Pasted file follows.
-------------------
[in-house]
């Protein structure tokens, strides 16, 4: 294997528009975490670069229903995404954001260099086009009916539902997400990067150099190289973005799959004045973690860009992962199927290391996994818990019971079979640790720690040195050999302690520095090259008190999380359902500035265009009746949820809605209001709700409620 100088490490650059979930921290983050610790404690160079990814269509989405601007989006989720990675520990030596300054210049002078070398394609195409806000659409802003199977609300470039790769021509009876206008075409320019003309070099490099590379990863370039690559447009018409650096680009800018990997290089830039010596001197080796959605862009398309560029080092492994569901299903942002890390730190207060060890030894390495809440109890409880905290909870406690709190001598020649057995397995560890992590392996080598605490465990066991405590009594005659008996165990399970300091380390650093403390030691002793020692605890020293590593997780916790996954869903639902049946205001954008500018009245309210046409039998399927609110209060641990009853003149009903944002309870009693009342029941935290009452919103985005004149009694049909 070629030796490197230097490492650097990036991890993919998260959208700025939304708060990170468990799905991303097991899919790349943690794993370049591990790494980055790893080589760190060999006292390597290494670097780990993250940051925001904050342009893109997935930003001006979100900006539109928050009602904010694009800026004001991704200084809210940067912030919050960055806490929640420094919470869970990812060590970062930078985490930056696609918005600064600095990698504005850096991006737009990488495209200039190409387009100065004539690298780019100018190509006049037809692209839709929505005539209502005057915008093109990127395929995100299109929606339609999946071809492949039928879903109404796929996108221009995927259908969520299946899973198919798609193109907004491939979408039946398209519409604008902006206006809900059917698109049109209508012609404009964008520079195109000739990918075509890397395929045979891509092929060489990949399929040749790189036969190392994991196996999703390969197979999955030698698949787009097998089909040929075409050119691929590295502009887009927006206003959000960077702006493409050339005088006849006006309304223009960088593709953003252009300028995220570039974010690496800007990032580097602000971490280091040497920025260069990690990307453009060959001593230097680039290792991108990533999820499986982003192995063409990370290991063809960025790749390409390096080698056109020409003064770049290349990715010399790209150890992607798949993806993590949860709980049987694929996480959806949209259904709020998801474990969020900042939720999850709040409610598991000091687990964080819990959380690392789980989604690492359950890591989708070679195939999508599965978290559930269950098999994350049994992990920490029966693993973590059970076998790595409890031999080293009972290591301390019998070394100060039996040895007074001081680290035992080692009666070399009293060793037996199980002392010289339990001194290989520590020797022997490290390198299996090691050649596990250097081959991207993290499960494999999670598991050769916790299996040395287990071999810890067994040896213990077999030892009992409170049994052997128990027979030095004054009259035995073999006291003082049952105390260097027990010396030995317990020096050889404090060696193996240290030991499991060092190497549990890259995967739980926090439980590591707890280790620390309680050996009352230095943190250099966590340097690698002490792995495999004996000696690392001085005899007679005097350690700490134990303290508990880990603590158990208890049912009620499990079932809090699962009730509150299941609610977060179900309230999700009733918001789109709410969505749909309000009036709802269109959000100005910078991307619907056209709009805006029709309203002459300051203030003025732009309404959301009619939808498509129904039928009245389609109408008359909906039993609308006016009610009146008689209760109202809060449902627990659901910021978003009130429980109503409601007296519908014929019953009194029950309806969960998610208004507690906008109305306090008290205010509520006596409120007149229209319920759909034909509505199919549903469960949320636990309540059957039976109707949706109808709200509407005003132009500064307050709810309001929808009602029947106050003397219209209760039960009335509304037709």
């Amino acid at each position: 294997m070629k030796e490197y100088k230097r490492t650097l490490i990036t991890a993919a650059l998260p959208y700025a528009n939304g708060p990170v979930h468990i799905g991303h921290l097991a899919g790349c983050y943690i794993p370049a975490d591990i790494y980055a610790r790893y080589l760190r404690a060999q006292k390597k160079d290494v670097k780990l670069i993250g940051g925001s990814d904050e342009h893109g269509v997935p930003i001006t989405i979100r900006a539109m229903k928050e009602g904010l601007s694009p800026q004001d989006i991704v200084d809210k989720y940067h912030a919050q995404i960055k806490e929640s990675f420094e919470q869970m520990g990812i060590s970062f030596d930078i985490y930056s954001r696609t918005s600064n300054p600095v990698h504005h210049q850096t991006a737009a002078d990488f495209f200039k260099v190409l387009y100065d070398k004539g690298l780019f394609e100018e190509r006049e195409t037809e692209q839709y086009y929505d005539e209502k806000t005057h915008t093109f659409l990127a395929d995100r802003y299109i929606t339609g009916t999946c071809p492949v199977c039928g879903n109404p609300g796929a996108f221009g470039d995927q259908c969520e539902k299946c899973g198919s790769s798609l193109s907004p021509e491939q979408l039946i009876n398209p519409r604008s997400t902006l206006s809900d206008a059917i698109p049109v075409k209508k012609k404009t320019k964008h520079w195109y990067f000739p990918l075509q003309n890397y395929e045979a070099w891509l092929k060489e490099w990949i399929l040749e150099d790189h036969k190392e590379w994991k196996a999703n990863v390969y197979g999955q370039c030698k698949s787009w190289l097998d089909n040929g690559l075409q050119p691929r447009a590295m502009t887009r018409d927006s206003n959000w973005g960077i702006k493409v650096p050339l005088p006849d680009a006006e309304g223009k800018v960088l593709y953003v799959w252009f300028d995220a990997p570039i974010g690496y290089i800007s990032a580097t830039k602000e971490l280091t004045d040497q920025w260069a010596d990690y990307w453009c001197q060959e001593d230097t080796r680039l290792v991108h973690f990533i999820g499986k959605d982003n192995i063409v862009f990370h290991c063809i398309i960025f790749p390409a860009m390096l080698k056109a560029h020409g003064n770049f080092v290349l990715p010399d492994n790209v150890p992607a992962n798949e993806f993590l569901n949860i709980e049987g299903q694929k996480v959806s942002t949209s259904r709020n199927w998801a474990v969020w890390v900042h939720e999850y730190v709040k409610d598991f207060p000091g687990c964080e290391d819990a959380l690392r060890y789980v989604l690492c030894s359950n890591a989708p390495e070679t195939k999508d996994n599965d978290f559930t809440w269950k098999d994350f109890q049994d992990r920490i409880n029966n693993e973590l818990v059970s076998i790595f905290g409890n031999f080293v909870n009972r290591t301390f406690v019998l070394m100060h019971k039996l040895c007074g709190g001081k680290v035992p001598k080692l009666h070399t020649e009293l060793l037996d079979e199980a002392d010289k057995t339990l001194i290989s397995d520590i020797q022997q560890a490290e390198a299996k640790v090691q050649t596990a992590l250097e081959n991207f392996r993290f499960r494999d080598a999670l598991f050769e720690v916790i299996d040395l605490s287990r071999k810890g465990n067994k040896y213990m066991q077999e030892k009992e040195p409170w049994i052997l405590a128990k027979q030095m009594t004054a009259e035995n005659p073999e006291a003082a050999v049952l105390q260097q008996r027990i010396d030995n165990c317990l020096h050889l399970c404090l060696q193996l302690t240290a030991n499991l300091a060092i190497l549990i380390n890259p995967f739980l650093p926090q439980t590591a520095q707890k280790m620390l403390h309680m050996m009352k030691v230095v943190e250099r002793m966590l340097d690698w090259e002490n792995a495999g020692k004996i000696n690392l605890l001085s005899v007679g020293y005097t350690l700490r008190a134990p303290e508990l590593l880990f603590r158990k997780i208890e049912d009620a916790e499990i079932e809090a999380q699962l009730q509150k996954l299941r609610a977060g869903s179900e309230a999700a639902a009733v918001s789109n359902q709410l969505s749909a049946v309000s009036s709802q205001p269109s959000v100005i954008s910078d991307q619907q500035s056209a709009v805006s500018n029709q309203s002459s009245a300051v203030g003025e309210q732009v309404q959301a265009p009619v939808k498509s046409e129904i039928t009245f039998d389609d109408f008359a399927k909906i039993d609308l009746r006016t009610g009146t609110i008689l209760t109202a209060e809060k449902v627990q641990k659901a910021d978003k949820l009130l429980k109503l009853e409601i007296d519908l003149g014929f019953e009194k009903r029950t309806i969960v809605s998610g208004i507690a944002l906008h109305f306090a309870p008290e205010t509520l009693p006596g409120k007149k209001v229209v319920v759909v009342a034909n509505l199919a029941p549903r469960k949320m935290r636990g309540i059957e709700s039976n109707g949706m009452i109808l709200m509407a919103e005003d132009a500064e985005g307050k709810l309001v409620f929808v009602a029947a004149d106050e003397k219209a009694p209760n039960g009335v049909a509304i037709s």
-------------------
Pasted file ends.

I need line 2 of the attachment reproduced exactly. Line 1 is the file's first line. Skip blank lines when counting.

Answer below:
């Protein structure tokens, strides 16, 4: 294997528009975490670069229903995404954001260099086009009916539902997400990067150099190289973005799959004045973690860009992962199927290391996994818990019971079979640790720690040195050999302690520095090259008190999380359902500035265009009746949820809605209001709700409620 100088490490650059979930921290983050610790404690160079990814269509989405601007989006989720990675520990030596300054210049002078070398394609195409806000659409802003199977609300470039790769021509009876206008075409320019003309070099490099590379990863370039690559447009018409650096680009800018990997290089830039010596001197080796959605862009398309560029080092492994569901299903942002890390730190207060060890030894390495809440109890409880905290909870406690709190001598020649057995397995560890992590392996080598605490465990066991405590009594005659008996165990399970300091380390650093403390030691002793020692605890020293590593997780916790996954869903639902049946205001954008500018009245309210046409039998399927609110209060641990009853003149009903944002309870009693009342029941935290009452919103985005004149009694049909 070629030796490197230097490492650097990036991890993919998260959208700025939304708060990170468990799905991303097991899919790349943690794993370049591990790494980055790893080589760190060999006292390597290494670097780990993250940051925001904050342009893109997935930003001006979100900006539109928050009602904010694009800026004001991704200084809210940067912030919050960055806490929640420094919470869970990812060590970062930078985490930056696609918005600064600095990698504005850096991006737009990488495209200039190409387009100065004539690298780019100018190509006049037809692209839709929505005539209502005057915008093109990127395929995100299109929606339609999946071809492949039928879903109404796929996108221009995927259908969520299946899973198919798609193109907004491939979408039946398209519409604008902006206006809900059917698109049109209508012609404009964008520079195109000739990918075509890397395929045979891509092929060489990949399929040749790189036969190392994991196996999703390969197979999955030698698949787009097998089909040929075409050119691929590295502009887009927006206003959000960077702006493409050339005088006849006006309304223009960088593709953003252009300028995220570039974010690496800007990032580097602000971490280091040497920025260069990690990307453009060959001593230097680039290792991108990533999820499986982003192995063409990370290991063809960025790749390409390096080698056109020409003064770049290349990715010399790209150890992607798949993806993590949860709980049987694929996480959806949209259904709020998801474990969020900042939720999850709040409610598991000091687990964080819990959380690392789980989604690492359950890591989708070679195939999508599965978290559930269950098999994350049994992990920490029966693993973590059970076998790595409890031999080293009972290591301390019998070394100060039996040895007074001081680290035992080692009666070399009293060793037996199980002392010289339990001194290989520590020797022997490290390198299996090691050649596990250097081959991207993290499960494999999670598991050769916790299996040395287990071999810890067994040896213990077999030892009992409170049994052997128990027979030095004054009259035995073999006291003082049952105390260097027990010396030995317990020096050889404090060696193996240290030991499991060092190497549990890259995967739980926090439980590591707890280790620390309680050996009352230095943190250099966590340097690698002490792995495999004996000696690392001085005899007679005097350690700490134990303290508990880990603590158990208890049912009620499990079932809090699962009730509150299941609610977060179900309230999700009733918001789109709410969505749909309000009036709802269109959000100005910078991307619907056209709009805006029709309203002459300051203030003025732009309404959301009619939808498509129904039928009245389609109408008359909906039993609308006016009610009146008689209760109202809060449902627990659901910021978003009130429980109503409601007296519908014929019953009194029950309806969960998610208004507690906008109305306090008290205010509520006596409120007149229209319920759909034909509505199919549903469960949320636990309540059957039976109707949706109808709200509407005003132009500064307050709810309001929808009602029947106050003397219209209760039960009335509304037709």